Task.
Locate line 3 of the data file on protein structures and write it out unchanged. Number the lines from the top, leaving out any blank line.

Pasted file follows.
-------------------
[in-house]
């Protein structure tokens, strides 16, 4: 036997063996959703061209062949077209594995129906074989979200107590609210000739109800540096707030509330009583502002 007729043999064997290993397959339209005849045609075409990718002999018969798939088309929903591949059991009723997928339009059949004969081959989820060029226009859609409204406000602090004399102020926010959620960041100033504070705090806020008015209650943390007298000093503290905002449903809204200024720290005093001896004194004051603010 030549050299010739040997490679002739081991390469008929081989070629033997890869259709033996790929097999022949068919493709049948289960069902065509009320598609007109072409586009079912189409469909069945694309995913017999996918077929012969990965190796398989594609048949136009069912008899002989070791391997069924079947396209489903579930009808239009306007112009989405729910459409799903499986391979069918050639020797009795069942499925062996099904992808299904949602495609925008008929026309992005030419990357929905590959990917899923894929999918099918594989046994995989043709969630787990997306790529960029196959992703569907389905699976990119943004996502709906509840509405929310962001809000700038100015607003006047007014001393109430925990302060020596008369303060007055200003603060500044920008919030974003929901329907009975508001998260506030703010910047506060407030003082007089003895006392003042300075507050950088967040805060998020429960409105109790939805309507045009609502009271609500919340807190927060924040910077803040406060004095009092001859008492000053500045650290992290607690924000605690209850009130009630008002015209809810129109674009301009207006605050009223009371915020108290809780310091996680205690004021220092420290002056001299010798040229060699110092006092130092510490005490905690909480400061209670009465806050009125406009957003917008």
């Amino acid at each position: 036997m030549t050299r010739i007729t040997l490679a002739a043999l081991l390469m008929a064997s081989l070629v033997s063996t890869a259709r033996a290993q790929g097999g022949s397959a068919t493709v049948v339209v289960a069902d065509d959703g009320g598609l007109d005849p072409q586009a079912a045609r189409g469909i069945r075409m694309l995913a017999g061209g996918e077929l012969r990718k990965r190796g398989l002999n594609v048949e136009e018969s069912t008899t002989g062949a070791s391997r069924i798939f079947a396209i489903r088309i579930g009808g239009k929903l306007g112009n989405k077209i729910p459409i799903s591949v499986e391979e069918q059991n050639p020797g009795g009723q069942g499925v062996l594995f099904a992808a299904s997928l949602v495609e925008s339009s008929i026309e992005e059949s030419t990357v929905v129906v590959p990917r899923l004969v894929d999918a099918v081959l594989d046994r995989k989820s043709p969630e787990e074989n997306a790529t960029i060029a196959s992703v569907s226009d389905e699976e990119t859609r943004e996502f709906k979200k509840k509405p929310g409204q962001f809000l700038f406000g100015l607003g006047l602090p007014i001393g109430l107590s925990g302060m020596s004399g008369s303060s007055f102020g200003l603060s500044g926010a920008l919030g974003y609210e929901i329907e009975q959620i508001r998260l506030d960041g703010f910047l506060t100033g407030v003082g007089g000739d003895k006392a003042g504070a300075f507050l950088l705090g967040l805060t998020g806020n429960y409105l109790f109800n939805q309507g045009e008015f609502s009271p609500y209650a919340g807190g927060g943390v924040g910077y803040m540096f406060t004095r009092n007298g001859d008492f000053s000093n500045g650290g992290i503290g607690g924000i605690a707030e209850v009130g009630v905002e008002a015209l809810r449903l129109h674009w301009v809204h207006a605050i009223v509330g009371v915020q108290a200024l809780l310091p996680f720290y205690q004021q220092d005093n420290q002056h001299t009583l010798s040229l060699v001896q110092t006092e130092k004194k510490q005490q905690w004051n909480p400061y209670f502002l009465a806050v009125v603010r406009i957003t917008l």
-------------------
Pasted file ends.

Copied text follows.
């Amino acid at each position: 036997m030549t050299r010739i007729t040997l490679a002739a043999l081991l390469m008929a064997s081989l070629v033997s063996t890869a259709r033996a290993q790929g097999g022949s397959a068919t493709v049948v339209v289960a069902d065509d959703g009320g598609l007109d005849p072409q586009a079912a045609r189409g469909i069945r075409m694309l995913a017999g061209g996918e077929l012969r990718k990965r190796g398989l002999n594609v048949e136009e018969s069912t008899t002989g062949a070791s391997r069924i798939f079947a396209i489903r088309i579930g009808g239009k929903l306007g112009n989405k077209i729910p459409i799903s591949v499986e391979e069918q059991n050639p020797g009795g009723q069942g499925v062996l594995f099904a992808a299904s997928l949602v495609e925008s339009s008929i026309e992005e059949s030419t990357v929905v129906v590959p990917r899923l004969v894929d999918a099918v081959l594989d046994r995989k989820s043709p969630e787990e074989n997306a790529t960029i060029a196959s992703v569907s226009d389905e699976e990119t859609r943004e996502f709906k979200k509840k509405p929310g409204q962001f809000l700038f406000g100015l607003g006047l602090p007014i001393g109430l107590s925990g302060m020596s004399g008369s303060s007055f102020g200003l603060s500044g926010a920008l919030g974003y609210e929901i329907e009975q959620i508001r998260l506030d960041g703010f910047l506060t100033g407030v003082g007089g000739d003895k006392a003042g504070a300075f507050l950088l705090g967040l805060t998020g806020n429960y409105l109790f109800n939805q309507g045009e008015f609502s009271p609500y209650a919340g807190g927060g943390v924040g910077y803040m540096f406060t004095r009092n007298g001859d008492f000053s000093n500045g650290g992290i503290g607690g924000i605690a707030e209850v009130g009630v905002e008002a015209l809810r449903l129109h674009w301009v809204h207006a605050i009223v509330g009371v915020q108290a200024l809780l310091p996680f720290y205690q004021q220092d005093n420290q002056h001299t009583l010798s040229l060699v001896q110092t006092e130092k004194k510490q005490q905690w004051n909480p400061y209670f502002l009465a806050v009125v603010r406009i957003t917008l």